He has a show on Animal Planet (?) and he catches them with his bare hands. And he catches snapping turtles in the most disgusting ponds. . . and snakes. . . and, well, anything.

                                  Worth watching a time or two; definately entertaining!! And . . . you will sit there shaking your head in amazement or disbelief.

                                  Comment


                                  • #18
                                    story time:

                                    my mom walked into her house (in the city) and went to the kitchen...where her cat and his new friend, mr. possum, were eating together out of the cat food bowl...(came in through kitty door)

                                    not sure how she got him out, but i could only imagine!

                                    Comment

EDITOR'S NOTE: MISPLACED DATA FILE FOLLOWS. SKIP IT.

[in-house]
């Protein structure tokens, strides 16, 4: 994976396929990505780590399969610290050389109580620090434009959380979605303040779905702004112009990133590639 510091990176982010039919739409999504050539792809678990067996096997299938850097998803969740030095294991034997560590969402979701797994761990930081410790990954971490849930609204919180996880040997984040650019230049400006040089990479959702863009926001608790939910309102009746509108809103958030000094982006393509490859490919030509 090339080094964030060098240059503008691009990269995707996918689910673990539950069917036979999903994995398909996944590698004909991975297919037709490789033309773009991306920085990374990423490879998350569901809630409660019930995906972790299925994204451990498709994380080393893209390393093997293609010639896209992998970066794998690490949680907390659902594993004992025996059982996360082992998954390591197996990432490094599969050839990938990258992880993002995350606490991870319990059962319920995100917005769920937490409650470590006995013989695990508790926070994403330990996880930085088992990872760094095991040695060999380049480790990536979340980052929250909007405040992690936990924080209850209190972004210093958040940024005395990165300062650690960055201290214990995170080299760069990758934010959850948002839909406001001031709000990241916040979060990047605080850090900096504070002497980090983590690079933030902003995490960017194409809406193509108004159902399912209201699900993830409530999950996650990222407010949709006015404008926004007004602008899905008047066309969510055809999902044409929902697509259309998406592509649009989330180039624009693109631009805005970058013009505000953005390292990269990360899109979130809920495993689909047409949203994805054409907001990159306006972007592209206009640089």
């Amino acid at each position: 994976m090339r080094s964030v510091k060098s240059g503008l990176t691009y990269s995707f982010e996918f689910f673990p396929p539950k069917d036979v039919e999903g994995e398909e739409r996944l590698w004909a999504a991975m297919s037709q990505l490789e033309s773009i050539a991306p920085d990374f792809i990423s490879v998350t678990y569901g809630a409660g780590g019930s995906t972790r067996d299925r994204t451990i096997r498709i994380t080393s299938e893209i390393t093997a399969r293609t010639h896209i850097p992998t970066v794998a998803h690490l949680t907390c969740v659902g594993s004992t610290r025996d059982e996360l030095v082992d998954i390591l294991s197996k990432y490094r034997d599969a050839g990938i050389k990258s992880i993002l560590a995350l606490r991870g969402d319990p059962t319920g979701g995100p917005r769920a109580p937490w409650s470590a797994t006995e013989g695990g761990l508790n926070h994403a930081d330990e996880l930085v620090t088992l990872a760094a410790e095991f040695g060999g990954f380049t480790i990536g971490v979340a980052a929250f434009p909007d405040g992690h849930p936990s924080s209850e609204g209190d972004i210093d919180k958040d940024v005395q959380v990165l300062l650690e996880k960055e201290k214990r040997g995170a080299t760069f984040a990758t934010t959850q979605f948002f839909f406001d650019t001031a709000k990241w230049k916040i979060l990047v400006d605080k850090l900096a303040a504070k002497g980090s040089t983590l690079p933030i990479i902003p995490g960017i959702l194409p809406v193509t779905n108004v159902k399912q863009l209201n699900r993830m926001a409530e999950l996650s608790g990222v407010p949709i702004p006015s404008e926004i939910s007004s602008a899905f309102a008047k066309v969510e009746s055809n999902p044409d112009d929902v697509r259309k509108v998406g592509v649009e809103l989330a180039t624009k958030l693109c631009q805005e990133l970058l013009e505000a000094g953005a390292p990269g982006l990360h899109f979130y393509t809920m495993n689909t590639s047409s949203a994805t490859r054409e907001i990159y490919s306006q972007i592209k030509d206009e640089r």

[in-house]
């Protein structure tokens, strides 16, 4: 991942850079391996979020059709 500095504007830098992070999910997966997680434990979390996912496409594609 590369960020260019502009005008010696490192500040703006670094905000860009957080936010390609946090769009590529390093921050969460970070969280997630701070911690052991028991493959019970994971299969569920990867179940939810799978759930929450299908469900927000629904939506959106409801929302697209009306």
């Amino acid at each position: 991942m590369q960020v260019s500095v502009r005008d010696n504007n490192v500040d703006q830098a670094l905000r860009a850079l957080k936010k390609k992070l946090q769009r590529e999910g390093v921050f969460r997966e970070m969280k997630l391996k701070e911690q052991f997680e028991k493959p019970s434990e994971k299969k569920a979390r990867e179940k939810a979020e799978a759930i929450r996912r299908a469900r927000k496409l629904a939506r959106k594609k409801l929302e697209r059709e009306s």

• #19
                                      Manage matters by making sure they never arise. As in, don't leave cat or dog food around to entice unwanted critters.

                                      Had one get in the barn, at the end of the aisle near a frozen-in door one time years ago. Big boy. He climbed, he hissed, he showed me his big yugly teeth. I harassed him with a broom enough to really piss him off--and left the hay barn door open.

                                      Yep--left on his own.

                                      And that was the end of the cat food.

                                      Y'can't shoot every single critter than can wander out of the woods when you're bait'in 'em. Waste of good ammo f'er openers.

                                      But then, we Yankees are cheap.

                                      Oh, and none of those horses ever got EPM.

                                      Comment